As Vice President, Debora plays an essential role on the company’s executive team by collaborating around new markets, and bringing a customer-centric and pragmatic approach to achieving corporate and customer goals. She is responsible for building out a robust team of legal and technology experts in the eastern US, driving forward partnerships focused on delighting clients, and expanding the company’s brand through thought leadership events and new relationships. Debora’s background as a litigator and buyer, as well as her vast client-facing and operational experience will enable Lighthouse to provide the high-caliber, consultative client experience, the company is known for.

Debora has been with Lighthouse since 2009 and has made a significant impact on the company’s growth and business strategy during her tenure. With a background in litigation from practicing at law firms in both Washington D.C and Washington State, her expertise and deep understanding of complex ediscovery matters enabled her to create a resonating brand and architect the innovative products and services that keep Lighthouse at the forefront of the ediscovery market. She led the execution and implementation of the company’s rebranding in 2012 and developed the marketing department from the ground up. In addition, she has been instrumental in spearheading the company’s strategic technology partnerships, driving the formation of Lighthouse’s product strategy, and the evolution of Lighthouse’s SmartSeries. She also instituted and continues to maintain a client advisory board to ensure strong alignment with market demands. Finally, in 2015, Debora lead the company’s expansion to the eastern seaboard by managing the development the New York office and team, as well as expanding upon the company’s current set of services and clientele.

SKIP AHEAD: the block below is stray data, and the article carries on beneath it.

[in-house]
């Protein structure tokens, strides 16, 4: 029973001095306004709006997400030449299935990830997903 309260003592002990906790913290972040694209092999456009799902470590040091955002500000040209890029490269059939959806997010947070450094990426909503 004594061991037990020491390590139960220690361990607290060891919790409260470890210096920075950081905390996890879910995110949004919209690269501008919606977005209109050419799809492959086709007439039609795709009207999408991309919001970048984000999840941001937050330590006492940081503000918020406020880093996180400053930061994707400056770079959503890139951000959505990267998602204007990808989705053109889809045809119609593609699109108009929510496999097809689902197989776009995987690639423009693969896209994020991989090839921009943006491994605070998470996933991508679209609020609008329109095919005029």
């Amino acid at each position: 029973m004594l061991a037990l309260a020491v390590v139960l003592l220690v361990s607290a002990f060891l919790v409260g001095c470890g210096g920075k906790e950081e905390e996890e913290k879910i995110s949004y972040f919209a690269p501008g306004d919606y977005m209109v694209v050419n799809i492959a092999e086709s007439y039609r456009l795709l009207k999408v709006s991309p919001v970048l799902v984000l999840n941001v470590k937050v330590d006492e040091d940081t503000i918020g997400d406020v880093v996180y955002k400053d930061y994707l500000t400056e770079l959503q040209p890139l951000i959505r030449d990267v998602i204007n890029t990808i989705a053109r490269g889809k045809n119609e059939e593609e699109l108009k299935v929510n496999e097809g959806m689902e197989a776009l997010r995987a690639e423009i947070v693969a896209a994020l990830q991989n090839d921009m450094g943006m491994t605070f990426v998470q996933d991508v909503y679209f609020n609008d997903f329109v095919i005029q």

Prior to joining Lighthouse, Debora was a Complex Commercial Litigation Associate at Weil, Gotshal & Manges LLP in Washington, D.C. where she worked on matters such as the WorldCom and Enron bankruptcies. Her practice also included multi-million-dollar commercial and securities litigation, and internal investigations. While at Weil, Debora was recognized three times for her dedication to pro bono service. Debora also practiced as a litigation Associate at McNaul Ebel Nawrot & Helgren PLLC. Her practice included commercial, employment, and securities litigation, as well as legal malpractice defense.

Debora received a B.A. in Psychology from the University of Washington where she graduated magna cum laude. She received her law degree from The George Washington University Law School in Washington, D.C. She is admitted to practice law in New York State, the District of Columbia (inactive membership), and Washington State. Debora is Level II Pragmatic Marketing Certified. Debora is actively involved in the legal community as the former Director of Women in eDiscovery, as a mentor with Mother Attorneys Mentoring Association of Seattle, as an Advisory Board Member for the Organization of Legal Professionals, as the former Chair of the Association of Corporate Counsel (ACC)'s New to In-House Committee, and as a former board member of the Washington Women Lawyers (WWL). Debora was also recognized for her contribution to the ACC and was named 2012 WWL Board Member of the Year. Debora is a frequent speaker on eDiscovery strategy, a former instructor for the Organization of Legal Professionals, and a regular Lighthouse blog contributor.